Click modified amphiphilic graft copolymeric micelles of poly(styrene-alt-maleic anhydride) for combinatorial delivery of doxorubicin and plk-1 siRNA in cancer therapy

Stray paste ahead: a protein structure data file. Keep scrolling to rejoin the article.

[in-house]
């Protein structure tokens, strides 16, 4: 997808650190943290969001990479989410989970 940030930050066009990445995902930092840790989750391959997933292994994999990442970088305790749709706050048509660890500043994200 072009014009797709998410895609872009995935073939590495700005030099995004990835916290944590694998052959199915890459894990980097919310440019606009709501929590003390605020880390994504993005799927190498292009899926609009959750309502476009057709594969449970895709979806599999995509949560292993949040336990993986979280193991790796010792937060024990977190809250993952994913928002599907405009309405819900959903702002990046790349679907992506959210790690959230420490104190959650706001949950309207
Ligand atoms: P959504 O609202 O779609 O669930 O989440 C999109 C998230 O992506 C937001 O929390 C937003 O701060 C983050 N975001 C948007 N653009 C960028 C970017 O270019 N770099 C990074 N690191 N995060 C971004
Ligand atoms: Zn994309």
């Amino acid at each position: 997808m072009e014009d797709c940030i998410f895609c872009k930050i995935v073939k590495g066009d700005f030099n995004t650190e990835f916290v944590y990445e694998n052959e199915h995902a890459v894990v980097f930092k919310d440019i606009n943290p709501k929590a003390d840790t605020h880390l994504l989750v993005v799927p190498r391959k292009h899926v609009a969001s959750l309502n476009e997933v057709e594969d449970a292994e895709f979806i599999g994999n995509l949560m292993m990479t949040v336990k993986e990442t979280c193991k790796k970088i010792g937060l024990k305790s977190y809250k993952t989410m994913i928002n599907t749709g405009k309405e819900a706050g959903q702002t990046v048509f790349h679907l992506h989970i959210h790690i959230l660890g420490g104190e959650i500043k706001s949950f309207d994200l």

The anti-apoptotic defense mechanism of cancer cells poses a major hurdle which makes chemotherapy less effective. Combinatorial delivery of drugs and siRNAs targeting anti-apoptotic proteins is a vital means for improving therapeutic effects. The present study aims at designing a suitable carrier which can effectively co-deliver doxorubicin and plk1 siRNA to tumor cells. Low molecular weight poly(styrene-alt-maleic anhydride) was chemically modified via a click reaction to obtain a cationic amphiphilic polymer for the co-delivery of therapeutic agents. Short glycol chains were utilized as linker molecules for grafting which in turn imparted a stealth nature and minimized plasma protein adsorption to the polymeric surface. Isonicotinic acid was grafted to the polymer due to its ability to penetrate the endolysosomal membrane and arginine–lysine conjugates were embedded for complexing siRNA. The polymer was able to self-assemble in to smooth, spherical micellar structures with a CMC of ∼3 μg mL−1. The particle size of the micelles was ∼14–30 nm as depicted using TEM and FESEM. Atomic force microscopic analysis showed an average height of ∼12 nm for the polymeric micelles. An optimum doxorubicin loading of ∼9% w/w was achieved with the micelles using a dialysis method. Effective complexation of siRNA occurred above a polymer/siRNA weight ratio of 10 without any significant change in the particle size. Doxorubicin and fluorescent labeled siRNA loaded micelles exhibited excellent co-localization within the cytoplasm of MCF-7 cells. The synergistic effect of the active agents in inhibiting tumor cell proliferation was depicted using an MTT assay and visualized using calcein/propidium iodide staining of the treated cells. Co-administration of doxorubicin and plk1 siRNA in EAT tumor bearing Swiss albino mice using the cationic micelles significantly enhanced the antitumor efficacy.